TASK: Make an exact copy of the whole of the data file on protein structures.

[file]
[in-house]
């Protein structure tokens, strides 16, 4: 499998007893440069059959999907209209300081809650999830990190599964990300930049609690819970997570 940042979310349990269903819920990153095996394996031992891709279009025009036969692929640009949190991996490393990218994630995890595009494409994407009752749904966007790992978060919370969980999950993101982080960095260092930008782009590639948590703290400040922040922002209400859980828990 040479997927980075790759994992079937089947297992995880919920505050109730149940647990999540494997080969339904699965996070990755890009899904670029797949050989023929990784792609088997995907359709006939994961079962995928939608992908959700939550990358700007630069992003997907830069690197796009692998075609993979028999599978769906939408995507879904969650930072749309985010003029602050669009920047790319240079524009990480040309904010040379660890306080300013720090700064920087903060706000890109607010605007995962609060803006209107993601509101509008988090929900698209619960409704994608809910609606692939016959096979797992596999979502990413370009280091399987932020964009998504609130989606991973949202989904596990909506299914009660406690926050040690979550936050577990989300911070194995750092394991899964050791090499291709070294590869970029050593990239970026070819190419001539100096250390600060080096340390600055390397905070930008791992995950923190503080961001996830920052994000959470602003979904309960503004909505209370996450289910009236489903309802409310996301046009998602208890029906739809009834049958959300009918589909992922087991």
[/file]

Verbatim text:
[in-house]
């Protein structure tokens, strides 16, 4: 499998007893440069059959999907209209300081809650999830990190599964990300930049609690819970997570 940042979310349990269903819920990153095996394996031992891709279009025009036969692929640009949190991996490393990218994630995890595009494409994407009752749904966007790992978060919370969980999950993101982080960095260092930008782009590639948590703290400040922040922002209400859980828990 040479997927980075790759994992079937089947297992995880919920505050109730149940647990999540494997080969339904699965996070990755890009899904670029797949050989023929990784792609088997995907359709006939994961079962995928939608992908959700939550990358700007630069992003997907830069690197796009692998075609993979028999599978769906939408995507879904969650930072749309985010003029602050669009920047790319240079524009990480040309904010040379660890306080300013720090700064920087903060706000890109607010605007995962609060803006209107993601509101509008988090929900698209619960409704994608809910609606692939016959096979797992596999979502990413370009280091399987932020964009998504609130989606991973949202989904596990909506299914009660406690926050040690979550936050577990989300911070194995750092394991899964050791090499291709070294590869970029050593990239970026070819190419001539100096250390600060080096340390600055390397905070930008791992995950923190503080961001996830920052994000959470602003979904309960503004909505209370996450289910009236489903309802409310996301046009998602208890029906739809009834049958959300009918589909992922087991």